Dave Dubeau: What’s something that’s gone wrong… One of these sixplexes is not part of that portfolio with that partner. So the one that’s gone wrong has been a property that was inherited – one sixplex that’s part of my portfolio – and just long-distance management hassles… Having the challenges of inheriting a property, and the emotional luggage that comes along with promises made on deathbeds to my father that left us the property. So dealing with my brother on this, dealing with my father’s dying wishes about the property… All this kind of stuff has made a pretty messy and not a great investment.

Joe Fairless: What advice would you give someone who comes across a similar scenario that you had?

Dave Dubeau: Like the inheritance type thing?

Joe Fairless: Yeah…

Dave Dubeau: I think you’ve gotta look at it more objectively and try and take the emotion out of it. Because again, that’s what’s really been the hang-up – trying to follow our father’s dying wishes. But basically – long story short – it’s driving the value of the property down and making it more difficult to sell once we do sell.

Bottom line, he made us promise to keep his buddy on board as the property manager until he wanted to move on or he kicked off. And we kind of thought that was gonna happen sooner rather than later [unintelligible [00:14:02].15] so he just keeps holding on and holding on… [laughter]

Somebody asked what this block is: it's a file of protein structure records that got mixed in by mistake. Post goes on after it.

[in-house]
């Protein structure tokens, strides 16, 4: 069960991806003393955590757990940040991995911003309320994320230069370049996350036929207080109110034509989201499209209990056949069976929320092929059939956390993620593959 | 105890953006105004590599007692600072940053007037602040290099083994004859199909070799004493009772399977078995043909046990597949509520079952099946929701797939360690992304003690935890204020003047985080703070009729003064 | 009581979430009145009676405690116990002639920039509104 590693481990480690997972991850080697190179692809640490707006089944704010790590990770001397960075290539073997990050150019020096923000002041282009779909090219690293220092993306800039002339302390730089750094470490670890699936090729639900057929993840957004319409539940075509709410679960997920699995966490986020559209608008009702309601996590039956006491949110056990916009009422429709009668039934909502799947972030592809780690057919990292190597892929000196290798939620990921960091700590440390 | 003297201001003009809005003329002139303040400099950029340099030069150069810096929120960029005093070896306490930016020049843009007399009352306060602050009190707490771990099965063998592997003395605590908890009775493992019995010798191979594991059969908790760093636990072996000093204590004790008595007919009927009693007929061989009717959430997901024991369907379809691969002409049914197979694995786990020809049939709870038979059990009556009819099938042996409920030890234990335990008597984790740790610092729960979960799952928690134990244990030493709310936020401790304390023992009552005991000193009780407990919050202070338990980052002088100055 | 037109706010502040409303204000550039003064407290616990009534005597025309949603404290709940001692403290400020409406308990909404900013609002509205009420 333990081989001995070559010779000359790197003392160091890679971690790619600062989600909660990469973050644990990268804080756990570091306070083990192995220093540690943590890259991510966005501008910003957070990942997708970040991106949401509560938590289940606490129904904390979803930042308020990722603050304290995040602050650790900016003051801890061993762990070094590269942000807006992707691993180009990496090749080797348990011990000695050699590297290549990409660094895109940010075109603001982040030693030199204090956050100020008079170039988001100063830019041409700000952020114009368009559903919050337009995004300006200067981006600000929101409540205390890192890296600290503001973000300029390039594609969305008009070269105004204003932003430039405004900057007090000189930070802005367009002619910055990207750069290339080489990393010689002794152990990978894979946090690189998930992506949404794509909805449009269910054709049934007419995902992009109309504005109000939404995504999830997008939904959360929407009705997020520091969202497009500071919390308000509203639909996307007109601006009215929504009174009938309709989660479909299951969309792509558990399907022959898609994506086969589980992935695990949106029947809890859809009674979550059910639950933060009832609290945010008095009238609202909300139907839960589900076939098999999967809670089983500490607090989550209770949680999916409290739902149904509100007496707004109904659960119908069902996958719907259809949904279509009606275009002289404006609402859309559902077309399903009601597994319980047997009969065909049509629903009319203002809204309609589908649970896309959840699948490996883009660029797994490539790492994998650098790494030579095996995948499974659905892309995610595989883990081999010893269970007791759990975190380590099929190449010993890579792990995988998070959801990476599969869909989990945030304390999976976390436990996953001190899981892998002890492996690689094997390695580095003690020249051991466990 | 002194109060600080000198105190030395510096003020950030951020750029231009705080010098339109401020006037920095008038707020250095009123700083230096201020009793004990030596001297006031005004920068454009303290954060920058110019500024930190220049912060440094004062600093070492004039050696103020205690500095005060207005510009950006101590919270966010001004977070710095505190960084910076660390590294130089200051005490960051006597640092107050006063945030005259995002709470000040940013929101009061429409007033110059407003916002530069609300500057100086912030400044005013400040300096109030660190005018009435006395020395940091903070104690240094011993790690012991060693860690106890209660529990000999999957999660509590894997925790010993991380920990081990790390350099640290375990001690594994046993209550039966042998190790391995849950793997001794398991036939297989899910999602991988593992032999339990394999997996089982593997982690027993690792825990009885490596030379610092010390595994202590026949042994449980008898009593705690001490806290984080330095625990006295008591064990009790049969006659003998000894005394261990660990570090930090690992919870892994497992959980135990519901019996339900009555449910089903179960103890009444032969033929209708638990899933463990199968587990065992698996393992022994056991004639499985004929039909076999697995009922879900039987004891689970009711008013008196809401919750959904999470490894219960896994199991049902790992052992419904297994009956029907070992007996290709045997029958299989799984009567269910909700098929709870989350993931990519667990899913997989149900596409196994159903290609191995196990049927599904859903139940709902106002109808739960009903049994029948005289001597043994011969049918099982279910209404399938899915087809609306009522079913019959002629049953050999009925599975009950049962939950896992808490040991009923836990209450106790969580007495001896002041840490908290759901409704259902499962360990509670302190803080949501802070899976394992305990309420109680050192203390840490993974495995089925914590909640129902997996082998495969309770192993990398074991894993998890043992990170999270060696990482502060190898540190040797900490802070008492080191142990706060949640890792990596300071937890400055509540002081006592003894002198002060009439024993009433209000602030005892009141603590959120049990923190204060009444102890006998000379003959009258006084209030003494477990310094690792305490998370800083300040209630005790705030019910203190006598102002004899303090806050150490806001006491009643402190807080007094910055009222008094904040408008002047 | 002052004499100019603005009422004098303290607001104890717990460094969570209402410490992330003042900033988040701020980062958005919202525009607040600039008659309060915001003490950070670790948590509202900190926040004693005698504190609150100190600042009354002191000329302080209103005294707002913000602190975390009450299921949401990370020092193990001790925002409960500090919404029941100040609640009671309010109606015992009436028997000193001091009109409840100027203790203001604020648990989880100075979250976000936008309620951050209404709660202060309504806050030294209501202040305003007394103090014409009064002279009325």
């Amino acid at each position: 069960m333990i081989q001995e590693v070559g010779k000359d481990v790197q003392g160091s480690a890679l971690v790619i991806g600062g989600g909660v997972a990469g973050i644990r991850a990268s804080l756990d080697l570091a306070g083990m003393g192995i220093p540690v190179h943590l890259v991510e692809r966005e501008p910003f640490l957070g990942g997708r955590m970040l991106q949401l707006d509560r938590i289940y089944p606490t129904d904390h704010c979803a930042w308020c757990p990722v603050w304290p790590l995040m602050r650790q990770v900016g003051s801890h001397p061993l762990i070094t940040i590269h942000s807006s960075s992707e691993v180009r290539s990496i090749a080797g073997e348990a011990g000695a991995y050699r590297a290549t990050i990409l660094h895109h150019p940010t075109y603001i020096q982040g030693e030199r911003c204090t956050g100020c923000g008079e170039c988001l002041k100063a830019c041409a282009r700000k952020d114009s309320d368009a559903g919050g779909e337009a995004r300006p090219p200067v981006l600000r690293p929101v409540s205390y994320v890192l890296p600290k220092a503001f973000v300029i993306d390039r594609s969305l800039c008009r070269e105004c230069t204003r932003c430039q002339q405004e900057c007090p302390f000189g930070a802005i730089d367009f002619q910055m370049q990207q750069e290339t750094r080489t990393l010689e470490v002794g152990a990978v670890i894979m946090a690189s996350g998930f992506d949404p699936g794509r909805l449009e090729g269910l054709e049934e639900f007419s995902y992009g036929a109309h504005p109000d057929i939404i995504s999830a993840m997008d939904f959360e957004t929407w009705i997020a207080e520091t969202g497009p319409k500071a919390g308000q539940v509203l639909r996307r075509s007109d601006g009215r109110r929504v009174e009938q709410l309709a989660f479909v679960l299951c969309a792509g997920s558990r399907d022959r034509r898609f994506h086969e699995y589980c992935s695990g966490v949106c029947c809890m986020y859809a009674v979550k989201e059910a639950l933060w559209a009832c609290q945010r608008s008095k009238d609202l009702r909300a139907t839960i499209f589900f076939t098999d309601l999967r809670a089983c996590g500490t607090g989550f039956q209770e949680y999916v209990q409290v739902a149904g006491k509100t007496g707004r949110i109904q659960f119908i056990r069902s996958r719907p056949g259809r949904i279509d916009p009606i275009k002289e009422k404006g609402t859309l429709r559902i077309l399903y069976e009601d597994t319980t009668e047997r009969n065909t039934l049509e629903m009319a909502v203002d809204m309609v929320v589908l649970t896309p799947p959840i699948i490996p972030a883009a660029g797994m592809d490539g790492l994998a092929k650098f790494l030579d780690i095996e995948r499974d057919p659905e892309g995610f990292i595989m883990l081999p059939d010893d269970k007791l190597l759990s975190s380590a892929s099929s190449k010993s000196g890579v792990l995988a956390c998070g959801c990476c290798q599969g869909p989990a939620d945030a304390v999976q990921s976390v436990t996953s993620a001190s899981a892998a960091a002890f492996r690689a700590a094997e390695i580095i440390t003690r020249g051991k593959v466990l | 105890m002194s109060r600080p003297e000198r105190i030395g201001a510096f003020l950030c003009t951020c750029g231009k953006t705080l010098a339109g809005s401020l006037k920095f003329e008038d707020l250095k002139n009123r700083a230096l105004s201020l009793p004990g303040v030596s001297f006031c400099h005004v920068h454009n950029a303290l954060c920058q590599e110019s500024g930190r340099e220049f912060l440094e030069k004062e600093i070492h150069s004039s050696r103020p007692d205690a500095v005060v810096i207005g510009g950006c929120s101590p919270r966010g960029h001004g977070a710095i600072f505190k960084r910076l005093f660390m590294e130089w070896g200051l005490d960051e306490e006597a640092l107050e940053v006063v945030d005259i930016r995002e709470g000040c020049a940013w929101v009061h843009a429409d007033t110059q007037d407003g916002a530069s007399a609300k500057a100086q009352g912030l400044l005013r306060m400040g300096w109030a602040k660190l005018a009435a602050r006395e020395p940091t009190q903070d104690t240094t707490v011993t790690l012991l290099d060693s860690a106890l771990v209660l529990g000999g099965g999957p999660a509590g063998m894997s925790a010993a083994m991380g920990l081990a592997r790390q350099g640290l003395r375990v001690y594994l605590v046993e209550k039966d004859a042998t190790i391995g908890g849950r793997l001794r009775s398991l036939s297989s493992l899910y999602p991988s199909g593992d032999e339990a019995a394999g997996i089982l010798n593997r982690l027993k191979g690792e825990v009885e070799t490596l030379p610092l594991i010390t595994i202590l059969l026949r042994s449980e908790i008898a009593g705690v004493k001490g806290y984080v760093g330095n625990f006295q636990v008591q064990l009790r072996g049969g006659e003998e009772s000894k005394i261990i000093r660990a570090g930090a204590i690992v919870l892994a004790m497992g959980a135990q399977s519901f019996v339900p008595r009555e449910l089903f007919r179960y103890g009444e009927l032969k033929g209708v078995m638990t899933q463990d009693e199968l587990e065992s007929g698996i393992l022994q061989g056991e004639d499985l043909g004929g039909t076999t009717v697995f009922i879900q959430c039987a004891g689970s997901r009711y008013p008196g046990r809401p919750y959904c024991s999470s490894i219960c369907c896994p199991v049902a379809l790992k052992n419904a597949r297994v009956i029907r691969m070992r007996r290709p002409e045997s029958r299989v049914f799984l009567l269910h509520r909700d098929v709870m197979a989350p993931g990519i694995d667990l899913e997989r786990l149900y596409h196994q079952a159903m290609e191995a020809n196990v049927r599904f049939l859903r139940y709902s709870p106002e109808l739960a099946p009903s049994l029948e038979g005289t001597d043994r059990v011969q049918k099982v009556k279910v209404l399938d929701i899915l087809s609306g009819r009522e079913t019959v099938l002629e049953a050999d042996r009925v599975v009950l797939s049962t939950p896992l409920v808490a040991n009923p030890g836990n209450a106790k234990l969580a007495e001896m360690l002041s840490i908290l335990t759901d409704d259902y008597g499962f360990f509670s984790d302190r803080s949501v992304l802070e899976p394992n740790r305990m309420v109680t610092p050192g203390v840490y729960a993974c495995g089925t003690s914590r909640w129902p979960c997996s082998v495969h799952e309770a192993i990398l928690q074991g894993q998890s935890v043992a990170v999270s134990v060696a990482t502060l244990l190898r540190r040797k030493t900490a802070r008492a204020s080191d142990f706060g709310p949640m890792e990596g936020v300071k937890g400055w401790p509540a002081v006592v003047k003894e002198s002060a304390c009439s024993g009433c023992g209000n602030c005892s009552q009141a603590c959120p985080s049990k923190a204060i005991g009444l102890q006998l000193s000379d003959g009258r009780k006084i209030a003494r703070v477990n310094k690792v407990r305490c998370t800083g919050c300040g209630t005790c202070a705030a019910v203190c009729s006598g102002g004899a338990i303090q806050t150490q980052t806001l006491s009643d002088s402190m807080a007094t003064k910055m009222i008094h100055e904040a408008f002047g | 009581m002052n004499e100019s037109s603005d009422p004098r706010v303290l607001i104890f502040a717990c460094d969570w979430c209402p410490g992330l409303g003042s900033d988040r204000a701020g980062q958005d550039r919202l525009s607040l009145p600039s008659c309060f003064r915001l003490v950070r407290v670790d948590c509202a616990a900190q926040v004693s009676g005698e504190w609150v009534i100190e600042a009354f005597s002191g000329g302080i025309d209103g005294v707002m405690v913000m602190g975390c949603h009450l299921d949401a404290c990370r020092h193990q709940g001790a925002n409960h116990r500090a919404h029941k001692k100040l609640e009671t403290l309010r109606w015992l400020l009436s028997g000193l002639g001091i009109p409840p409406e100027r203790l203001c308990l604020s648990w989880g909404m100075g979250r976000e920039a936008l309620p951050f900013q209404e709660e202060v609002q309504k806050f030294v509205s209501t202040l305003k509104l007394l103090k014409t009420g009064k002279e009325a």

Joe Fairless: Oh, man… Yeah, that’s a tough one. What are you gonna do?

Dave Dubeau: We’re going to basically bribe him to move out and sell the property with owner financing. We’re gonna give him a free place to stay for a while, and then bribe him to move on.

Joe Fairless: That sounds like a very fair solution.

Dave Dubeau: Yeah. It’s only taken about nine years to… [laughter]

Joe Fairless: Oh, my…

Dave Dubeau: But it’s all good. It’s part of the learning process. But it gets back to not letting the emotions override logic, I guess would be the short way to put that.

Joe Fairless: What project are you most proud of?